Blockchain technology is rapidly expanding into major sectors of the economy. Whether it is the meteoric rise of the digital currency bitcoin or the heightened regulation of initial coin offerings by the Securities and Exchange Commission, the implications of blockchain technology are as pervasive as they are momentous. Unsurprisingly, blockchain has not only piqued the interest of investors and technophiles, but has also caught the attention of state legislatures across the country, who have begun drafting bills to clarify the technology's use in preexisting legal and regulatory schemes. Some states have taken steps to lay the groundwork for the use of blockchain technology in issuing and recording transfers of corporate equity and/or recognizing its utility in the context of other transactions and smart contracts.
What is Blockchain?
Satoshi Nakamoto first put forth a unified concept of blockchain in the now famous white paper titled "Bitcoin: A Peer-to-Peer Electronic Cash System." Nakamoto's work with blockchain conceptualizes a virtual distributed ledger system that operates across scattered yet synchronized computer systems, also known as "nodes." Essentially, blockchain systems are harmonized peer-to-peer networks that not only track data amongst nodes, but in doing so, verify the authenticity and ownership of such information.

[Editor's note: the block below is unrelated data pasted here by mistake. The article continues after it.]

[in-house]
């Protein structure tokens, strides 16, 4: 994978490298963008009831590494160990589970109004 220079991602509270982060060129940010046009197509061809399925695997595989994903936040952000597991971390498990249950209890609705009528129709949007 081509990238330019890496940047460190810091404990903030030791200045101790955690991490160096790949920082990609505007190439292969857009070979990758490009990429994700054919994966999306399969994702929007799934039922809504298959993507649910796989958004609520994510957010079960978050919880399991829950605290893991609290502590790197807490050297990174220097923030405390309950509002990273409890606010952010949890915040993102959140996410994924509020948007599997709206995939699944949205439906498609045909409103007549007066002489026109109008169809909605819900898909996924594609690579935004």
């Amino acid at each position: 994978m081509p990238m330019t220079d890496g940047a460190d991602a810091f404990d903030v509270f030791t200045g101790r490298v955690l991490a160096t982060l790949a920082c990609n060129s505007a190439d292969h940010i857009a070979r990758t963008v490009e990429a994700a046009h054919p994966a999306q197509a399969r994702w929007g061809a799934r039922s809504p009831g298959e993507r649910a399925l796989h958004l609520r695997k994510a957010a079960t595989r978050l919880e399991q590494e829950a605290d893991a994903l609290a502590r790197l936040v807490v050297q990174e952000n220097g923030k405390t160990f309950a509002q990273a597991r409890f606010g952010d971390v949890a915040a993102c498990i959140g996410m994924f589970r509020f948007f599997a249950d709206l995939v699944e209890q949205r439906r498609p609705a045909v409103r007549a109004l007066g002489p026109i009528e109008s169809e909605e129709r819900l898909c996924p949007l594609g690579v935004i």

Blockchain's decentralized accounting system has earned it the formal moniker "distributed ledger technology." The technology works much in the way of a pen-and-paper ledger, enhanced with twenty-first century updates. Changes to the virtual ledger are memorialized using cryptographic hash-linked "blocks." When a group of transactions or other changes occurs to the ledger, a block is generated recording such events. Nodes periodically validate the blocks, and consequently the underlying transactions, across the system. Once certified, the block is timestamped and a unique, cryptographic hash is generated for that block. Validated blocks contain the hashes for all prior blocks. The grouping of blocks with prior hashes creates chains of blocks (i.e., blockchains).